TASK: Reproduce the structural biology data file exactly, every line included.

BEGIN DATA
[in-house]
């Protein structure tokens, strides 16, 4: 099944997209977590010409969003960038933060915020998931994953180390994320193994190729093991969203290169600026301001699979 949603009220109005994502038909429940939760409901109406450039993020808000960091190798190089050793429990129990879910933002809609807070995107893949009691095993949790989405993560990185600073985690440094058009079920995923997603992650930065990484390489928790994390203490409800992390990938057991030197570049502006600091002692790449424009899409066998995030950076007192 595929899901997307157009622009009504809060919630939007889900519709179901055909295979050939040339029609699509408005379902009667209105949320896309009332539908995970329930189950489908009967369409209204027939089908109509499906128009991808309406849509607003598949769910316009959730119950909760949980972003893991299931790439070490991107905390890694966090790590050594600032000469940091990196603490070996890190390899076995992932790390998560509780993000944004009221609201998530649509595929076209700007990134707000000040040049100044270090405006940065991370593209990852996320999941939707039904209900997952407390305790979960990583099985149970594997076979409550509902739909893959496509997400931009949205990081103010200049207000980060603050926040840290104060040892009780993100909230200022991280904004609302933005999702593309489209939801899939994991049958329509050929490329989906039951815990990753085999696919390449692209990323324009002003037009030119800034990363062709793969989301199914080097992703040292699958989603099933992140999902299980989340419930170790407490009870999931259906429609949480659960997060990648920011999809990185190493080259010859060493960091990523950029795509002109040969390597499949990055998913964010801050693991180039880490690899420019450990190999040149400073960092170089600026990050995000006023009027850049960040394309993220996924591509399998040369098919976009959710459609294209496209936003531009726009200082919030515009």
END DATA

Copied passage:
[in-house]
């Protein structure tokens, strides 16, 4: 099944997209977590010409969003960038933060915020998931994953180390994320193994190729093991969203290169600026301001699979 949603009220109005994502038909429940939760409901109406450039993020808000960091190798190089050793429990129990879910933002809609807070995107893949009691095993949790989405993560990185600073985690440094058009079920995923997603992650930065990484390489928790994390203490409800992390990938057991030197570049502006600091002692790449424009899409066998995030950076007192 595929899901997307157009622009009504809060919630939007889900519709179901055909295979050939040339029609699509408005379902009667209105949320896309009332539908995970329930189950489908009967369409209204027939089908109509499906128009991808309406849509607003598949769910316009959730119950909760949980972003893991299931790439070490991107905390890694966090790590050594600032000469940091990196603490070996890190390899076995992932790390998560509780993000944004009221609201998530649509595929076209700007990134707000000040040049100044270090405006940065991370593209990852996320999941939707039904209900997952407390305790979960990583099985149970594997076979409550509902739909893959496509997400931009949205990081103010200049207000980060603050926040840290104060040892009780993100909230200022991280904004609302933005999702593309489209939801899939994991049958329509050929490329989906039951815990990753085999696919390449692209990323324009002003037009030119800034990363062709793969989301199914080097992703040292699958989603099933992140999902299980989340419930170790407490009870999931259906429609949480659960997060990648920011999809990185190493080259010859060493960091990523950029795509002109040969390597499949990055998913964010801050693991180039880490690899420019450990190999040149400073960092170089600026990050995000006023009027850049960040394309993220996924591509399998040369098919976009959710459609294209496209936003531009726009200082919030515009």